You are so right about that, because since since this, I’ve joined a couple of like freelance writing groups. And I’ve seen job opportunities come up, I mean, in things that I mean, all kinds of subjects. And, and there are writers out there, I mean, they, they have no experience in it nothing. And they’re just like, “Oh, I can write about that.” There was one that really bothered me, because cuz she was specifically looking for diversity and inclusion, paper and writing. And that should literally be people that are (Lesley: Yeah) that are experienced and, and know about that work and (Lesley: Yeah) all kinds of people from the woodworks, like, “Oh, I can write, I can write.” Because they’re just looking for writing gigs. So they just figure they can research whatever. (Lesley: Yeah) And, and it can come up.

Lesley Logan 33:17
Yeah, and you know, that’s the difference. I mean, I can read article, and know, like, “This person has never done it before. They don’t know.” Like I can, (Roxy: Yeah) because I am in the wellness industry, or the business industry. But people who are not are gonna read the article. And they’re gonna go, “Oh, that’s, that’s the yoga and Pilates. The difference is breathing.” And it’s like, ah huh, it’s a little bit more complex on that. (Lesley laughs) (Roxy: Definitely) Well, y’all …

Roxy Menzies 33:45
I’m actually writing something about Gyrotonic. And that’s taken a lot. I’ve been pushing for that for a while, because I’m like, “Hey, you know, everybody knows about Pilates and yoga. Let’s try and cover some other modalities as well.” (Lesley: Yeah) That’s finally coming. So again, that’s I pushed for that, kept reminding. Hey, you know.

Lesley Logan 34:00
Okay, so I feel like the common theme is following up and patience. (Roxy laughs) So (Roxy: Yeah) so were you always just because I’m curious now. Were you always a patient person? Or did you learn that through this career that you’ve created? Or is it in the last …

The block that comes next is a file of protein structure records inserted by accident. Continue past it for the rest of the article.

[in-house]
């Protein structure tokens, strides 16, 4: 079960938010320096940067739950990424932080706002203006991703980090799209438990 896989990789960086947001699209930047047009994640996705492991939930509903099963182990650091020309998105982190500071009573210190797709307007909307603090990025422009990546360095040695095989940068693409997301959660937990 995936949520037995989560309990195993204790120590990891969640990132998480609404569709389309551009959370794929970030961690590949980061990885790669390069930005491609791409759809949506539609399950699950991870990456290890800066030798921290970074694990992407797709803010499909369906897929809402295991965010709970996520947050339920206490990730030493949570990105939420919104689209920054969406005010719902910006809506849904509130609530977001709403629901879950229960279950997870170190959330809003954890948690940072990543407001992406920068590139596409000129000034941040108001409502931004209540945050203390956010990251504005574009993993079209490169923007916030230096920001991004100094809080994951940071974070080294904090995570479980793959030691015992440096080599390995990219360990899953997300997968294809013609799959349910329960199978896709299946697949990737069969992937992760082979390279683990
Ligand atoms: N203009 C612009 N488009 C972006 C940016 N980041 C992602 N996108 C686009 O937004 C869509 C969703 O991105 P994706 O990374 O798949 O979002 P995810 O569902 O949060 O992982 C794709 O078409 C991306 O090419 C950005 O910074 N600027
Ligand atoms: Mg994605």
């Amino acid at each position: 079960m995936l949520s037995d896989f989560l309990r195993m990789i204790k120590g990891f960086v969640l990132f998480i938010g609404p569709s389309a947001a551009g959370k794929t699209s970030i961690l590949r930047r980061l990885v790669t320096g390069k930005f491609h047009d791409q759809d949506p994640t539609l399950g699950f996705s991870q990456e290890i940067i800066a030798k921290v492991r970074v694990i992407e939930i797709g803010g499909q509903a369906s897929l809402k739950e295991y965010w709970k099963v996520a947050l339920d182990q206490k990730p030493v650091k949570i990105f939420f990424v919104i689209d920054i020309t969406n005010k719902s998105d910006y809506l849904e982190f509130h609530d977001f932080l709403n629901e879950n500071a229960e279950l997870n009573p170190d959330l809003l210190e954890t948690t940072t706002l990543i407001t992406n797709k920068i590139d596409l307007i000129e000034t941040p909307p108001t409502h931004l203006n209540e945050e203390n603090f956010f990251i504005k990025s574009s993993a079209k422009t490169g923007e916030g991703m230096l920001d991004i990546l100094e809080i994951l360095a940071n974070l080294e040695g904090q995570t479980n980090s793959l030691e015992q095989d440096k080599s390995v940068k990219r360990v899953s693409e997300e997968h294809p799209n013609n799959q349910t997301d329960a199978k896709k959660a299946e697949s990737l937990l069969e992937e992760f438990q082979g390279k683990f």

Roxy Menzies 34:19
… I wouldn’t use the word patience. I would not use the word patience. (Lesley: Okay) And I’m sure my husband be like, “She is not patient at all.” (Lesley and Roxy laughs)

Lesley Logan 34:27
You’re persistent then.

Roxy Menzies 34:29
Yeah, persistent would be a better word. (Lesley: Okay) I mean, there are some things I just like you feel called to do. (Lesley: Yeah) You know, like, like, even with this one that came out with Balance Body. I pitched it to another big Pilates place. And it didn’t go like like myself and the editor. We’re just on very different trajectories. So then I was able to like I checked in with people I was like, “Anybody connected to Balance Body. I think that would be a great company to to get this piece out with.” And, and yeah, and it took some time to get through the channels and get in and pitch this idea. And then they were like, “Oh, we love it, we think it would be great actually.” And for it to go. So it’s really yeah, I would say I’m more driven and (Lesley: Yeah) persistent than anything else. I mean, they’re there obviously, for some things, there comes a point where, you know, you have to stop or whatnot. (Lesley: And you just know … feeling?) Like, I don’t, I don’t call them every single day or anything like that. But I will, I will ask, I think if you don’t ask, it won’t happen. You have to be willing to ask (Lesley: Brilliant) and put yourself out there.

Lesley Logan 35:43
So so then, so then people are gonna want to know, how about the rejection? Like, how often does that happen? How does it hurt? Do you just move on to the next thing, because it’s part of the gig. Like, I mean, rejection …

Roxy Menzies 35:54